alapa (plural alapas)
- Alternative form of
Of unknown origin.
Originally used by Romans to refer to describe the strike given from master to slave upon manumission as a final act of indignity. First attested in Phaedrus when the Empire was already greatly expanded, then in the Semitic loanword-ridden Juvenal and largely attested in the Christian writings, i. e. from the proponents of a Semitic religion.
Hence, probably from Aramaic אַלַּף (allap̄, “to teach”), because that’s what a slap does, and/or from Proto-Semitic *ʔallipa (“to tame, to domesticate; to familiarize, to instruct, to put together, to join”), related via the idea of an ox trained to Proto-Semitic *ʔalp- (“ox, ox in a yoke”).
- Aromanian: arpã, aripã
- Calabrian: álipa
- French: aube
- Galician: aba (?); labazada (?)
- Italian: lapazza
- alapa in Charlton T. Lewis and Charles Short (1879) A Latin Dictionary, Oxford: Clarendon Press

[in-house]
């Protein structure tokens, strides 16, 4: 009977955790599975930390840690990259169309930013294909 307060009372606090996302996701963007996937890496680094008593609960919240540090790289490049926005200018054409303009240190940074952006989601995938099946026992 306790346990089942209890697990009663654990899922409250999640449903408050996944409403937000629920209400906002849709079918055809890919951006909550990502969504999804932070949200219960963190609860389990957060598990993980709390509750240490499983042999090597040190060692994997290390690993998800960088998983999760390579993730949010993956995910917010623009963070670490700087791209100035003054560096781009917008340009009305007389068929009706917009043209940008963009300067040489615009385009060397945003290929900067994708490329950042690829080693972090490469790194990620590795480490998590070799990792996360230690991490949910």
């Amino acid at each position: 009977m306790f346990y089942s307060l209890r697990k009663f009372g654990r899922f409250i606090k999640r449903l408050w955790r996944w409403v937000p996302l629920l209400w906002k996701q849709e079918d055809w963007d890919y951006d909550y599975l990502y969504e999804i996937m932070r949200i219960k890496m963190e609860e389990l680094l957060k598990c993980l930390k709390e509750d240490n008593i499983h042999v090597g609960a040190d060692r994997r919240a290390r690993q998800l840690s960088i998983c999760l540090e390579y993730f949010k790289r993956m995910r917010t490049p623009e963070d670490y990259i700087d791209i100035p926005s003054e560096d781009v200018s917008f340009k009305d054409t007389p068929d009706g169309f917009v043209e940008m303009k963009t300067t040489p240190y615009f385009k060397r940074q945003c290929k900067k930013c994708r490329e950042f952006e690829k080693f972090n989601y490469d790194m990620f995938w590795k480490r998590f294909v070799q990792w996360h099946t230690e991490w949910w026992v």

- alapa in Charlton T. Lewis (1891) An Elementary Latin Dictionary, New York: Harper & Brothers
- alapa in Charles du Fresne du Cange’s Glossarium Mediæ et Infimæ Latinitatis (augmented edition with additions by D. P. Carpenterius, Adelungius and others, edited by Léopold Favre, 1883–1887)
- alapa in Gaffiot, Félix (1934) Dictionnaire illustré Latin-Français, Hachette
- Meyer-Lübke, Wilhelm (1907), “Zur romanischen Sprachgeschichte”, in Zeitschrift für romanische Philologie, volume 31, pages 582–586
- “ˀlp”, in The Comprehensive Aramaic Lexicon Project, Cincinnati: Hebrew Union College, 1986–